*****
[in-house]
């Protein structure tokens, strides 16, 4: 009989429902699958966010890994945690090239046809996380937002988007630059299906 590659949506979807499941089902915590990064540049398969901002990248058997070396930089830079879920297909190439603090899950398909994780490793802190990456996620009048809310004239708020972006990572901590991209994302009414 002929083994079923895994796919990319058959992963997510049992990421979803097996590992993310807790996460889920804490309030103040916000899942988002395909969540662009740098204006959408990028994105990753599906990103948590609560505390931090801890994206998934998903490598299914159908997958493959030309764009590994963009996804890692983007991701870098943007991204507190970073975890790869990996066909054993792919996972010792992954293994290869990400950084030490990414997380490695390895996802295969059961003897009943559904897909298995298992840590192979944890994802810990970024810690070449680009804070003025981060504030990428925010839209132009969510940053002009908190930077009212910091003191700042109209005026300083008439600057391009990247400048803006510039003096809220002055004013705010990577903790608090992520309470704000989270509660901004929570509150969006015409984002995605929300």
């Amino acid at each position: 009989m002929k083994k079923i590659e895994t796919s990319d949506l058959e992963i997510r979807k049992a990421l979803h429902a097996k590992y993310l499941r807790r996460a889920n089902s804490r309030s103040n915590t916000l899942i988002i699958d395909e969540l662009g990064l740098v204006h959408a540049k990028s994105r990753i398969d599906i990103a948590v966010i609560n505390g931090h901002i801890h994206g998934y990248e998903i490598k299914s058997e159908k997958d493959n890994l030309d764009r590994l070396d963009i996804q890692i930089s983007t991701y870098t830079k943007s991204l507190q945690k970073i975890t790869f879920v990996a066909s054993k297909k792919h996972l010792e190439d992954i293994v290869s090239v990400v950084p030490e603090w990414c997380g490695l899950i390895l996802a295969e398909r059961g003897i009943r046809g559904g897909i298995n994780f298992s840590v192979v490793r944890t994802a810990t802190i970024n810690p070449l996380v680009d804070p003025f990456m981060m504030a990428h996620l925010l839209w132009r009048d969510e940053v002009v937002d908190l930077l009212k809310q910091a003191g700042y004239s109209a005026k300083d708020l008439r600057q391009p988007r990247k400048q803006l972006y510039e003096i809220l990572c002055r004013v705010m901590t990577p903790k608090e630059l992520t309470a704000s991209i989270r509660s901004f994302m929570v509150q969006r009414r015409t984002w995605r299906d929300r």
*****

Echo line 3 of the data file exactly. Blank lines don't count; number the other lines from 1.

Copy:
């Amino acid at each position: 009989m002929k083994k079923i590659e895994t796919s990319d949506l058959e992963i997510r979807k049992a990421l979803h429902a097996k590992y993310l499941r807790r996460a889920n089902s804490r309030s103040n915590t916000l899942i988002i699958d395909e969540l662009g990064l740098v204006h959408a540049k990028s994105r990753i398969d599906i990103a948590v966010i609560n505390g931090h901002i801890h994206g998934y990248e998903i490598k299914s058997e159908k997958d493959n890994l030309d764009r590994l070396d963009i996804q890692i930089s983007t991701y870098t830079k943007s991204l507190q945690k970073i975890t790869f879920v990996a066909s054993k297909k792919h996972l010792e190439d992954i293994v290869s090239v990400v950084p030490e603090w990414c997380g490695l899950i390895l996802a295969e398909r059961g003897i009943r046809g559904g897909i298995n994780f298992s840590v192979v490793r944890t994802a810990t802190i970024n810690p070449l996380v680009d804070p003025f990456m981060m504030a990428h996620l925010l839209w132009r009048d969510e940053v002009v937002d908190l930077l009212k809310q910091a003191g700042y004239s109209a005026k300083d708020l008439r600057q391009p988007r990247k400048q803006l972006y510039e003096i809220l990572c002055r004013v705010m901590t990577p903790k608090e630059l992520t309470a704000s991209i989270r509660s901004f994302m929570v509150q969006r009414r015409t984002w995605r299906d929300r």